The British Security Industry Association (BSIA) has produced a guide for end users and security buyers to help them understand the proposed changes to the licensing and regulatory regime of the UK’s private security industry. These changes are set to impact all companies that use private security personnel.
From 2013 onwards, there will be a gradual change in the way in which private security companies and individual officers operating in the UK are licensed and regulated, a function presently undertaken by the Security Industry Authority (SIA). These changes will be implemented over time and will alter the requirements and responsibilities of both security companies and their customers under the law.
Following the Public Bodies Review in 2010 – often better known as the ‘Bonfire of the Quangos’ – which aimed to increase the transparency and accountability of all public services and ensure that the Government operates in a more efficient and business-like way, it was announced that the SIA was to be abolished.
The BSIA – among others – acted quickly in response to this announcement and, following the draft of a letter to the Home Secretary, the Government’s message was softened to one of reform rather than abolition.
The new solution – preferred by Government and industry – is a phased transition to a business licensing regime. Under this regime, the focus of regulatory control would move from the licensing of individual security operatives to the licensing of private security businesses. Those same businesses would be responsible for ensuring that required checks on individuals are carried out, although the Regulator would continue to undertake individual criminality checks.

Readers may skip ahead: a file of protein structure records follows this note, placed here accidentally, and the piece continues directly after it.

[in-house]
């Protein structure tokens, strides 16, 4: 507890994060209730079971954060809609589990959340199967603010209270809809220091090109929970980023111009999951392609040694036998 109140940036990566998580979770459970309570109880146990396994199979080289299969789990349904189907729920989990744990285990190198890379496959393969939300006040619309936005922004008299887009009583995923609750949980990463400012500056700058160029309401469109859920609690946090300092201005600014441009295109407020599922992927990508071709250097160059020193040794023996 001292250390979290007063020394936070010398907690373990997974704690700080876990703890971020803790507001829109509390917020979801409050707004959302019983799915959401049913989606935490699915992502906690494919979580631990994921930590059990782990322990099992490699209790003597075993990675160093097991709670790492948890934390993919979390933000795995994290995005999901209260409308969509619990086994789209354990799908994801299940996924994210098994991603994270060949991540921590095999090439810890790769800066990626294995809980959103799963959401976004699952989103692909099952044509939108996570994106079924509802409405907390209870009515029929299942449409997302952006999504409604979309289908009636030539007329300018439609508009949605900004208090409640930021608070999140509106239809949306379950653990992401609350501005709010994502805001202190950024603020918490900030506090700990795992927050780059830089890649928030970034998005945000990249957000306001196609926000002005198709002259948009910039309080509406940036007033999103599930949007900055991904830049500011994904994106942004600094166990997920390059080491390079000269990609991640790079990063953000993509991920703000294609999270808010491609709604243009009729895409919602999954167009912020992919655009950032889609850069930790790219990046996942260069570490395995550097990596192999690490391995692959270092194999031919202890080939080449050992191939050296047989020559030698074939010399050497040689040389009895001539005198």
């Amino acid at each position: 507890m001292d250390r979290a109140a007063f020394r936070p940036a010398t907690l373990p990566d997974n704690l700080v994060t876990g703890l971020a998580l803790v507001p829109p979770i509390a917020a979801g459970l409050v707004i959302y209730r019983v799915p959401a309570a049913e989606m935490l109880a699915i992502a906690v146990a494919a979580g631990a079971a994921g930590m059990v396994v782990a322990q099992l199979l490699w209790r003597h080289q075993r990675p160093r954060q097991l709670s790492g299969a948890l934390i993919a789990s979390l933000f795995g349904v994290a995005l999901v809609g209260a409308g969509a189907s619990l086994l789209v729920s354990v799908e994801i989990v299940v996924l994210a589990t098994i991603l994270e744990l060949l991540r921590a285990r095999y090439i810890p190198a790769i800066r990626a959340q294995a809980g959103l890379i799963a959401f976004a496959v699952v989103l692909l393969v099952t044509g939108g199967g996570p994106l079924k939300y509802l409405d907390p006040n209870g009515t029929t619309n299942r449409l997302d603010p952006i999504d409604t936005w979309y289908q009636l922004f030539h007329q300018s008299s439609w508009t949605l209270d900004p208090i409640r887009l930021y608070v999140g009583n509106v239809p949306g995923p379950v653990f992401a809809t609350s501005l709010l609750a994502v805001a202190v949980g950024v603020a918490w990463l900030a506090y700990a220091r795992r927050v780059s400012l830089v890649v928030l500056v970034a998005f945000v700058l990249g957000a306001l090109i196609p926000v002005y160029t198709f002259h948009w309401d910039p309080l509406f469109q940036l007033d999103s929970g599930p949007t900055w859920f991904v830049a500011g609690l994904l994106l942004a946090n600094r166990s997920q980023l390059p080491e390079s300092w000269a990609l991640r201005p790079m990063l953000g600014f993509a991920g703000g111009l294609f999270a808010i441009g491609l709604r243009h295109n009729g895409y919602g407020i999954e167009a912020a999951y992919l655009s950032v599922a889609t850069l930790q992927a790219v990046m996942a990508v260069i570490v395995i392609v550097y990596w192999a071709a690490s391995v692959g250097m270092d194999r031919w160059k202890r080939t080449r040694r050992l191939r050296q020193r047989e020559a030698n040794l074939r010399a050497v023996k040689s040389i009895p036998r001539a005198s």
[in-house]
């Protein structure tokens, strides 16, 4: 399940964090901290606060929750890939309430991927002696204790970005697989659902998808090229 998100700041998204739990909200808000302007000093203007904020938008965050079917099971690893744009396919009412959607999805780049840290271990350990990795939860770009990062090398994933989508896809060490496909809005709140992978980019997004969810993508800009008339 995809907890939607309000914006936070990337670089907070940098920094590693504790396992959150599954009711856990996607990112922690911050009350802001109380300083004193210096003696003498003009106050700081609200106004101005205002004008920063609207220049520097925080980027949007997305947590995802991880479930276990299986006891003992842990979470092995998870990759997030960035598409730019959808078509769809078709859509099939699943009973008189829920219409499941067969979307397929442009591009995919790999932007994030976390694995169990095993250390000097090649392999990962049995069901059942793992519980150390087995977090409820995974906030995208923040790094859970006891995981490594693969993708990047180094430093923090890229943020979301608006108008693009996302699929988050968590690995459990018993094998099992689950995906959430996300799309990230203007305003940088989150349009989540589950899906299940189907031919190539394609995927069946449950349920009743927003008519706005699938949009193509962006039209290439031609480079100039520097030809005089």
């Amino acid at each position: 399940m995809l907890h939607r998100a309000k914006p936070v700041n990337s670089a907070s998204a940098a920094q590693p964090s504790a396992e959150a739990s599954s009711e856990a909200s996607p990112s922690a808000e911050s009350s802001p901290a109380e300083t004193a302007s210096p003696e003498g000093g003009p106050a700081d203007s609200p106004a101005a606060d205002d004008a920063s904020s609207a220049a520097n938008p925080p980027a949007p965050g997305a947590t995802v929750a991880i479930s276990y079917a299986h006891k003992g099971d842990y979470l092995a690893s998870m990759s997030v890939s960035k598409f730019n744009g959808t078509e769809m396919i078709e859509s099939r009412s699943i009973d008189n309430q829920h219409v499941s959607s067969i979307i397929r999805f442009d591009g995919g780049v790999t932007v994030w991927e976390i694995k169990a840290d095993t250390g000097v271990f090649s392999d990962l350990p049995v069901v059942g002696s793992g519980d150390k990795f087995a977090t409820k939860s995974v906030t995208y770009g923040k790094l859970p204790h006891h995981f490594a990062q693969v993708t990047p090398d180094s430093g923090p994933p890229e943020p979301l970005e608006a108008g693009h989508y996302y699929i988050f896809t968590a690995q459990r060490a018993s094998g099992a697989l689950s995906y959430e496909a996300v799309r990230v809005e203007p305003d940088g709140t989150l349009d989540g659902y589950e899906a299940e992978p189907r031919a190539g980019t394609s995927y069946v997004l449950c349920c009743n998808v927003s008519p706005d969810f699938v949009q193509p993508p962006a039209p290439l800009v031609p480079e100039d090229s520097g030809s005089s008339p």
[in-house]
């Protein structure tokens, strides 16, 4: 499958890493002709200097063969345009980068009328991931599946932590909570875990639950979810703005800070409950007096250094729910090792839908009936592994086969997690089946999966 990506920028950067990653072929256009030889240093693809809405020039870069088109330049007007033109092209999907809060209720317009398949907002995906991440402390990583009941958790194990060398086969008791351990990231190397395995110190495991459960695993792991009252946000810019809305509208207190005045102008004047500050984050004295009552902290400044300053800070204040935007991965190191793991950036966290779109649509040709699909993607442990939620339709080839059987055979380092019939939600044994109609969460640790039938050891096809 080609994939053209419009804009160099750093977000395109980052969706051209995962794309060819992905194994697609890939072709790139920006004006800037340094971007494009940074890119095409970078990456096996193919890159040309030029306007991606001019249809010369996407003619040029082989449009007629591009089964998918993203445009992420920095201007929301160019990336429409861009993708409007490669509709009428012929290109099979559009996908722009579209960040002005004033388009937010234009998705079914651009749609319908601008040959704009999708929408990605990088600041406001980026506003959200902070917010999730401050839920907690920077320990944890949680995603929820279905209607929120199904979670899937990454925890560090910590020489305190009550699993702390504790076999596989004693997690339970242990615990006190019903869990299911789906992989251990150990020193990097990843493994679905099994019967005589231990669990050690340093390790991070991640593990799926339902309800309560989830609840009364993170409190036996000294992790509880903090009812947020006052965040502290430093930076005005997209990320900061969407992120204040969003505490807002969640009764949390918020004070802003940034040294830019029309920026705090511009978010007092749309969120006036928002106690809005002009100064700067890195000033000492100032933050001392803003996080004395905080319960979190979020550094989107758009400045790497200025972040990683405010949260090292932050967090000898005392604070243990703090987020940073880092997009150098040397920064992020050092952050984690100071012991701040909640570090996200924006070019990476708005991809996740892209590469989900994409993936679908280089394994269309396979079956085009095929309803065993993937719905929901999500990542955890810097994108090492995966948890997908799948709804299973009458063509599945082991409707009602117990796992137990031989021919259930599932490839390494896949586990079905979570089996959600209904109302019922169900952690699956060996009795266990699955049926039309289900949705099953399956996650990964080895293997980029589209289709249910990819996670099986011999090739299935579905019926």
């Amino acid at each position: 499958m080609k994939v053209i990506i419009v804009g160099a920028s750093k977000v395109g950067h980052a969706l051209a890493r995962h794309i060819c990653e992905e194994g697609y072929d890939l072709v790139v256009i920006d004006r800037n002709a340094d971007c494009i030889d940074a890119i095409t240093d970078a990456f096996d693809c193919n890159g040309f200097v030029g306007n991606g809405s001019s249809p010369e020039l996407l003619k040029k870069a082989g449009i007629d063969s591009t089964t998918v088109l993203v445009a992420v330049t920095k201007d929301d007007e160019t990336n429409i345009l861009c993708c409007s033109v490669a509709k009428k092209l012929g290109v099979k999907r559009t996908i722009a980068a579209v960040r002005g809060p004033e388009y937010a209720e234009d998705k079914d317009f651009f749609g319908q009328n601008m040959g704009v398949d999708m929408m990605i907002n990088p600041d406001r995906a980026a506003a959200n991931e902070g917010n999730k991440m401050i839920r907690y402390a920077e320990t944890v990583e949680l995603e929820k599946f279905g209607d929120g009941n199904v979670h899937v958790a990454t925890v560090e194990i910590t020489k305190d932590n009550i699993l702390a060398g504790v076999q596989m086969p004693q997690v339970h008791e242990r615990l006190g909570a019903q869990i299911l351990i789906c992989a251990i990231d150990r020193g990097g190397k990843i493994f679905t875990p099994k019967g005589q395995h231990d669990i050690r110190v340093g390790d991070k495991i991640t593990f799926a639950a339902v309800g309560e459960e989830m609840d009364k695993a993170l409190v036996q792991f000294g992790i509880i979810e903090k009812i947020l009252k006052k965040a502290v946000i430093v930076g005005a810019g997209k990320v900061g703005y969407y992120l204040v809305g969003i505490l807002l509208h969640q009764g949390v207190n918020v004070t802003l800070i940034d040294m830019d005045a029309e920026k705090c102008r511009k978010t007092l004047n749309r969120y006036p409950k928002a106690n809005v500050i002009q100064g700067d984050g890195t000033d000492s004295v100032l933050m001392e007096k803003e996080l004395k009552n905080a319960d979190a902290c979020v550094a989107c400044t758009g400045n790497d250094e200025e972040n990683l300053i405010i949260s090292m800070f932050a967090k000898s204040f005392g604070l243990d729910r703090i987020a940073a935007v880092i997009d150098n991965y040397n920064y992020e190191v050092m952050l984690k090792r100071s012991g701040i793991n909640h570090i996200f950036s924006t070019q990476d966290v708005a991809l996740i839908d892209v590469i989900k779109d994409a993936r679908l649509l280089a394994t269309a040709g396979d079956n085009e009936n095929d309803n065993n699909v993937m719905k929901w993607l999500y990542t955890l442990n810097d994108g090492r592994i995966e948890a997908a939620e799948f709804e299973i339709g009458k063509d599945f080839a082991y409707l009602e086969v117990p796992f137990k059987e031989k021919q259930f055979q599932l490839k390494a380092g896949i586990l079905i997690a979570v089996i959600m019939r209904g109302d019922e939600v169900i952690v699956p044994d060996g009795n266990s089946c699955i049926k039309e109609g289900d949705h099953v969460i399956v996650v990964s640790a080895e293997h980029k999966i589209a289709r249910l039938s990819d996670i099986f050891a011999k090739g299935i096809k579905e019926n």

Trevor Elliott, director of manpower and membership sServices at the BSIA, comments: “Over the next couple of years the regulatory landscape of the private security industry will change dramatically, and the legal responsibilities of both security companies and their customers will be affected.
“Although it may take a while for these changes to become apparent to the end user, early preparation is essential to ensure that companies procuring security personnel understand what’s changing and what they need to do to ensure that they continue to operate within the law.”
To help customers of the industry who may be affected by this change, the BSIA has produced a handy online guide which answers end -users’ frequently asked questions. It also provides essential background information on why this change is taking place.
Importantly, the guide details key dates in the transition process and advises on how businesses can begin to prepare themselves for this change.
Elliott continues: “The BSIA is encouraging all of its licensable member companies to discuss the potential impact of regulatory change with their customers at an early opportunity. While many of them are already doing so, this guide will provide a useful reference point for end users wishing to make sure they’re fully prepared.”
Download a copy of ‘Regulatory Change in the Security Industry: How It Affects You’ from the BSIA’s website.